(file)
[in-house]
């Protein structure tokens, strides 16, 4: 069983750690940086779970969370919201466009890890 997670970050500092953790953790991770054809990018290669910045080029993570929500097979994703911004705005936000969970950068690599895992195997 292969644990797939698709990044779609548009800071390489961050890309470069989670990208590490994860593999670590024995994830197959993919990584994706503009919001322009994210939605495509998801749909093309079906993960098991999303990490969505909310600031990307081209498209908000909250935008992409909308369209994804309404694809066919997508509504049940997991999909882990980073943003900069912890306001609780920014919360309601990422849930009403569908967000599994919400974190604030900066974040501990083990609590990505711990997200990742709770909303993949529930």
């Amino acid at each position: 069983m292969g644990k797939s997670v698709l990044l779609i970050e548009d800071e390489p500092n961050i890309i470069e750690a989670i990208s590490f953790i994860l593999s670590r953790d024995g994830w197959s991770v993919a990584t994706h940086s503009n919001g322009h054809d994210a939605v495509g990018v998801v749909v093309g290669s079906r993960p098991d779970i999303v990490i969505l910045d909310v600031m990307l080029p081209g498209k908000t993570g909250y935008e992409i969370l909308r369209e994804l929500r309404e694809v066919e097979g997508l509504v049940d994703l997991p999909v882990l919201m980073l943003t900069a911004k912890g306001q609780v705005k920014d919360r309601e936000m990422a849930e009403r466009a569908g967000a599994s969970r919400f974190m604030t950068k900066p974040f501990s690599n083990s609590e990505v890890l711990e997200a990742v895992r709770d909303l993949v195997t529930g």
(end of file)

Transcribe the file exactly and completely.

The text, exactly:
[in-house]
């Protein structure tokens, strides 16, 4: 069983750690940086779970969370919201466009890890 997670970050500092953790953790991770054809990018290669910045080029993570929500097979994703911004705005936000969970950068690599895992195997 292969644990797939698709990044779609548009800071390489961050890309470069989670990208590490994860593999670590024995994830197959993919990584994706503009919001322009994210939605495509998801749909093309079906993960098991999303990490969505909310600031990307081209498209908000909250935008992409909308369209994804309404694809066919997508509504049940997991999909882990980073943003900069912890306001609780920014919360309601990422849930009403569908967000599994919400974190604030900066974040501990083990609590990505711990997200990742709770909303993949529930």
């Amino acid at each position: 069983m292969g644990k797939s997670v698709l990044l779609i970050e548009d800071e390489p500092n961050i890309i470069e750690a989670i990208s590490f953790i994860l593999s670590r953790d024995g994830w197959s991770v993919a990584t994706h940086s503009n919001g322009h054809d994210a939605v495509g990018v998801v749909v093309g290669s079906r993960p098991d779970i999303v990490i969505l910045d909310v600031m990307l080029p081209g498209k908000t993570g909250y935008e992409i969370l909308r369209e994804l929500r309404e694809v066919e097979g997508l509504v049940d994703l997991p999909v882990l919201m980073l943003t900069a911004k912890g306001q609780v705005k920014d919360r309601e936000m990422a849930e009403r466009a569908g967000a599994s969970r919400f974190m604030t950068k900066p974040f501990s690599n083990s609590e990505v890890l711990e997200a990742v895992r709770d909303l993949v195997t529930g």